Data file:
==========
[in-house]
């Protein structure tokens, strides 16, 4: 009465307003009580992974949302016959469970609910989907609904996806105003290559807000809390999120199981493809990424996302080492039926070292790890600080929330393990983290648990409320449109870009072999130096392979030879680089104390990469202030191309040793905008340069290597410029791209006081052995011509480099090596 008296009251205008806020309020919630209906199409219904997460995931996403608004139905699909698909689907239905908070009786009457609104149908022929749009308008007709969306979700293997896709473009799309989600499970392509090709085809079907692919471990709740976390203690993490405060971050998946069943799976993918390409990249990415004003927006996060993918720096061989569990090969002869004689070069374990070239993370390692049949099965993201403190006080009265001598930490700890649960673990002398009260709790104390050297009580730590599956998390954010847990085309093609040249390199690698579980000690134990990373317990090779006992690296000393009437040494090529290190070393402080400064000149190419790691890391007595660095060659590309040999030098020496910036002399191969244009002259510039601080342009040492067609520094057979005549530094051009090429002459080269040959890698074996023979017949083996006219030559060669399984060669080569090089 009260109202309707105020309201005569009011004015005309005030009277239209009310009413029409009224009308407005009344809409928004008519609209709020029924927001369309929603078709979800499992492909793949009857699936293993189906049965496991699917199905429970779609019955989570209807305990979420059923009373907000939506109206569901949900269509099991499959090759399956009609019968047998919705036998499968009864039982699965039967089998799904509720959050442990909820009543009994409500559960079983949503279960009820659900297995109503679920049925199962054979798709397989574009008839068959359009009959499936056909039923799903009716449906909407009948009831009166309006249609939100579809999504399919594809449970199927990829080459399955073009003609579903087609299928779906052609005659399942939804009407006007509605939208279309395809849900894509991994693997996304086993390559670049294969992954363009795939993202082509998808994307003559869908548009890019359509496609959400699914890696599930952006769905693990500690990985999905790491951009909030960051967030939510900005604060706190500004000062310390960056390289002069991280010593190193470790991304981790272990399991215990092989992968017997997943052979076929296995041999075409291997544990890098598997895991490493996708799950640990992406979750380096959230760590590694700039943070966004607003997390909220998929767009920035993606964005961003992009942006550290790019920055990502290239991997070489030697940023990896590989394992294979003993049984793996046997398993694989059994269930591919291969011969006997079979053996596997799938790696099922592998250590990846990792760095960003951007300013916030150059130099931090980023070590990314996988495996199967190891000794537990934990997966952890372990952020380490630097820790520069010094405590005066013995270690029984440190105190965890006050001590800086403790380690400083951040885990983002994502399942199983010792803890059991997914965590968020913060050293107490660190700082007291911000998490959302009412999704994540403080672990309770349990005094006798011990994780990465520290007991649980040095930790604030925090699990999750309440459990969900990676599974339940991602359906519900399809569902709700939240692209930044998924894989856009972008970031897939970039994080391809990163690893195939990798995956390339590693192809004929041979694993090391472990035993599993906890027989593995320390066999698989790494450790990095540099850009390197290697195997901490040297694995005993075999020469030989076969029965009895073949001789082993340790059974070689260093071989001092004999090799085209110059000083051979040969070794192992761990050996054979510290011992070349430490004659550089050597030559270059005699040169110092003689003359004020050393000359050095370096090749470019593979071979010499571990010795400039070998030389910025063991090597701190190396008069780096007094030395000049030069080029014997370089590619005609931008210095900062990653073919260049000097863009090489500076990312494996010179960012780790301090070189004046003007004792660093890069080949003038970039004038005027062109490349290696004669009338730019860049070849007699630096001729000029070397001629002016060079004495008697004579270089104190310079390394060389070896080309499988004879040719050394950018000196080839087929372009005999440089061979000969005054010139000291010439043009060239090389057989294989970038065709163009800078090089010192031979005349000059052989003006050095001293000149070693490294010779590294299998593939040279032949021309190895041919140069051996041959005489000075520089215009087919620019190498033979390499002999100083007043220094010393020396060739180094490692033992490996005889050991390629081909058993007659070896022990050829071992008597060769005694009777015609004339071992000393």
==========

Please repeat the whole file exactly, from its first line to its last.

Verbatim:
[in-house]
């Protein structure tokens, strides 16, 4: 009465307003009580992974949302016959469970609910989907609904996806105003290559807000809390999120199981493809990424996302080492039926070292790890600080929330393990983290648990409320449109870009072999130096392979030879680089104390990469202030191309040793905008340069290597410029791209006081052995011509480099090596 008296009251205008806020309020919630209906199409219904997460995931996403608004139905699909698909689907239905908070009786009457609104149908022929749009308008007709969306979700293997896709473009799309989600499970392509090709085809079907692919471990709740976390203690993490405060971050998946069943799976993918390409990249990415004003927006996060993918720096061989569990090969002869004689070069374990070239993370390692049949099965993201403190006080009265001598930490700890649960673990002398009260709790104390050297009580730590599956998390954010847990085309093609040249390199690698579980000690134990990373317990090779006992690296000393009437040494090529290190070393402080400064000149190419790691890391007595660095060659590309040999030098020496910036002399191969244009002259510039601080342009040492067609520094057979005549530094051009090429002459080269040959890698074996023979017949083996006219030559060669399984060669080569090089 009260109202309707105020309201005569009011004015005309005030009277239209009310009413029409009224009308407005009344809409928004008519609209709020029924927001369309929603078709979800499992492909793949009857699936293993189906049965496991699917199905429970779609019955989570209807305990979420059923009373907000939506109206569901949900269509099991499959090759399956009609019968047998919705036998499968009864039982699965039967089998799904509720959050442990909820009543009994409500559960079983949503279960009820659900297995109503679920049925199962054979798709397989574009008839068959359009009959499936056909039923799903009716449906909407009948009831009166309006249609939100579809999504399919594809449970199927990829080459399955073009003609579903087609299928779906052609005659399942939804009407006007509605939208279309395809849900894509991994693997996304086993390559670049294969992954363009795939993202082509998808994307003559869908548009890019359509496609959400699914890696599930952006769905693990500690990985999905790491951009909030960051967030939510900005604060706190500004000062310390960056390289002069991280010593190193470790991304981790272990399991215990092989992968017997997943052979076929296995041999075409291997544990890098598997895991490493996708799950640990992406979750380096959230760590590694700039943070966004607003997390909220998929767009920035993606964005961003992009942006550290790019920055990502290239991997070489030697940023990896590989394992294979003993049984793996046997398993694989059994269930591919291969011969006997079979053996596997799938790696099922592998250590990846990792760095960003951007300013916030150059130099931090980023070590990314996988495996199967190891000794537990934990997966952890372990952020380490630097820790520069010094405590005066013995270690029984440190105190965890006050001590800086403790380690400083951040885990983002994502399942199983010792803890059991997914965590968020913060050293107490660190700082007291911000998490959302009412999704994540403080672990309770349990005094006798011990994780990465520290007991649980040095930790604030925090699990999750309440459990969900990676599974339940991602359906519900399809569902709700939240692209930044998924894989856009972008970031897939970039994080391809990163690893195939990798995956390339590693192809004929041979694993090391472990035993599993906890027989593995320390066999698989790494450790990095540099850009390197290697195997901490040297694995005993075999020469030989076969029965009895073949001789082993340790059974070689260093071989001092004999090799085209110059000083051979040969070794192992761990050996054979510290011992070349430490004659550089050597030559270059005699040169110092003689003359004020050393000359050095370096090749470019593979071979010499571990010795400039070998030389910025063991090597701190190396008069780096007094030395000049030069080029014997370089590619005609931008210095900062990653073919260049000097863009090489500076990312494996010179960012780790301090070189004046003007004792660093890069080949003038970039004038005027062109490349290696004669009338730019860049070849007699630096001729000029070397001629002016060079004495008697004579270089104190310079390394060389070896080309499988004879040719050394950018000196080839087929372009005999440089061979000969005054010139000291010439043009060239090389057989294989970038065709163009800078090089010192031979005349000059052989003006050095001293000149070693490294010779590294299998593939040279032949021309190895041919140069051996041959005489000075520089215009087919620019190498033979390499002999100083007043220094010393020396060739180094490692033992490996005889050991390629081909058993007659070896022990050829071992008597060769005694009777015609004339071992000393």